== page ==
A year after the most recent and devastating war and ten years after the withdrawal of the Israeli army from Gaza, the living situation here is catastrophic. The unemployment rate is at 44%, while 39% of the enclave lives below the poverty line; four out of five inhabitants survive only thanks to humanitarian assistance. Above all, 10,000 people are still looking for permanent housing. In Al-Shejaya, in eastern Gaza, the Israeli army razed entire neighborhoods connected to the tunnels dug for militants to sneak into the Jewish state.

It is here, in a tent, in the middle of an empty lot, that the Chamali family lives. "My husband was a member of the Al-Qassam brigades, he was killed here defending our lands," states Sabah. "A year later, we still don't have a home. What is Hamas doing?" she denounces. "What will my children become with no father, no roof, no job prospects?"

Hasan Jaber fears that Hamas will ultimately be unable to stop Islamic State, in part because ISIS may rise from within. "There are many at odds with current negotiations with Israel. There are strong sympathies for the jihadist movement within the party in power itself," the journalist explains. "Is Younes Hanar's very own mother not herself a Hamas militant? They raised a lion cub in their house. But he grew up and he won't hesitate to devour them if he has a chance."

Asylum seekers in a classroom in Peyrelevade
Geopolitics
Celine Rastello

Can Refugees And A Small French Village Save Each Other?

Peyrelevade, a village of 800 people in central France, has welcomed 60 refugees since April. Its former retirement home has been renovated, the primary school has avoided a class closure, and there are new jobs for residents. But the future is no less un

PEYRELEVADE — Since April, the former retirement home in this village in central France, with a population of just 800, has been transformed. Now it serves as a center for asylum seekers, have welcomed some 60 Syrians, Sudanese, Guineans, Nigerians, Ukrainians and Chechens.

The village "had to do something" with this three-story building and its 2,000 square meters, explains Pierre Coutaud, the young mayor of Peyrelevade. After considering creating an educational center, the village finally decided instead to volunteer to take in refugees.

It wasn't solely a "humanitarian" decision, the mayor says. It was also a project to encourage "local development," which would be funded by subsidies and see the rent paid by an association that manages the center. Had it been renovated with no new use, local taxes would have increased by 10%, Coutaud says.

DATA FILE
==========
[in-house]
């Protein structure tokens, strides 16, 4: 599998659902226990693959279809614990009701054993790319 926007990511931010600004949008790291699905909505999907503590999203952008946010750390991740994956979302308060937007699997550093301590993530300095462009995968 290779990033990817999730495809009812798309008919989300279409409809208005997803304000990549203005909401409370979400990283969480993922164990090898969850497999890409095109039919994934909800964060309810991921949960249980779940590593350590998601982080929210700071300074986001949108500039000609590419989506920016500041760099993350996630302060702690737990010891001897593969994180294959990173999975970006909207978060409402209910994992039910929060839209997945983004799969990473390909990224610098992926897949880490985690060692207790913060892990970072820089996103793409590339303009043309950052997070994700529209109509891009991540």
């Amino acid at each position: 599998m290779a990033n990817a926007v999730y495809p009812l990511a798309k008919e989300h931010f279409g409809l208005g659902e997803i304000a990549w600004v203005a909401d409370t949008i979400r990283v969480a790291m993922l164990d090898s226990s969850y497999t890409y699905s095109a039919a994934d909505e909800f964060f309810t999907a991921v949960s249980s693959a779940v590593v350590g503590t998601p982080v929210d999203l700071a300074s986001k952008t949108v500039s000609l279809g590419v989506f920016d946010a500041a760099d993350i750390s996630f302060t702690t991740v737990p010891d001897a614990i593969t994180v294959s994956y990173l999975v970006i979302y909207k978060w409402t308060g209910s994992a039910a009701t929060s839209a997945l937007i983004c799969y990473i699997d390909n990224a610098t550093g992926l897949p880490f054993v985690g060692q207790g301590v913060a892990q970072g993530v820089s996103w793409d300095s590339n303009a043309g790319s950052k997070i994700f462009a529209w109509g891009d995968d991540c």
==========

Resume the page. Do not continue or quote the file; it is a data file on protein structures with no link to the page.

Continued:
The opening of the center also led to the creation of four jobs and one part-time position, all held by local residents. And perhaps most important of all, the arrival of about 15 new children allowed the primary school to keep operating one of its classes, which otherwise would have been closed.

At first, the initiative wasn't to everybody's liking. The mayor, who had put the development at the center of his election campaign, received a few threatening emails and phone calls. Although he organized public meetings to discuss the project, he still sometimes hears "unpleasant remarks." But this pushback is marginal, he says, and most locals seem pleased about what the town is doing.

"These people are in need," says Milou, head of the new center's friends association. "We have to try and help them. Being able to do something for them is rewarding. Everyone should do their share."

Mutual benefits

Philippe Sœur, manager of the local minimarket, says the project has injected new energy into the sleepy village. "They bring us a lot: new life, cultural exchanges, openness," he says. "In a village such as ours, we tend to become quite narrow-minded."

Nicolette Gibbons, a 40-year-old originally from Brittany who has been living in Peyrelevade for seven years, immediately applied to be the center's activity leader. Her son had never seen a black child, which she believed was "shameful."

The arrival of the refugees has made another person happy: Jean-Louis Brette, president of the local soccer club. He used the opportunity to create a second team and is delighted to have several players who are "rather good, motivated and always ready to help." Brette says he loves to hear them call him "Coach" in all their different accents.

Among these new recruits is 33-year-old Viktor, who used to teach Yoruba and English in Nigeria. Having passed through Paris and Limoges, he prefers the small village. "It's easier to meet people and speak French," he says. Until he returns to classes, which are taught by volunteers, he downloads lessons on his phone, and reads the La Montagne and L'Equipe newspapers as often as possible. A neighboring couple helped him repair his bike. Another gave seedlings for the center's vegetable patch, and another helped turn over the soil.

At the La Fontaine café, a young Sudanese wearing a Brazil football jersey explains that he was initially afraid of leaving the so-called "jungle" in Calais, where masses of immigrants are gathered to try to reach the UK. But finally he decided to take up the offer to come to Peyrelevade. "Here, people respect us, talk to us and try to help us," he says.

The terrace of the café is a rallying point for the asylum seekers, even when it's closed. The manager — the mayor's brother — lets the newcomers use his Wi-Fi. And on match days, he turns his television set toward the outside so they can watch.

Mohamed, who used to be a police officer in Guinea, goes there every morning after breakfast to "kill some time" or contact his relatives. He would like to be more active, to have a job. Before Peyrelevade, he was a volunteer for Popular Relief in the town of Guéret, which he misses. "I feel ill doing nothing," he says.

The residents of Peyrelevade do wonder, though, what will happen next. The center's residents won't be able to stay there forever. Already, a first resident's asylum request has been rejected, which means he must leave the center.

On the morning of the first day of school in early September, a father says he's worried because one of his daughter's good friends is Ukrainian. "We don't know when, but she'll have to leave," he says. "It's a shame."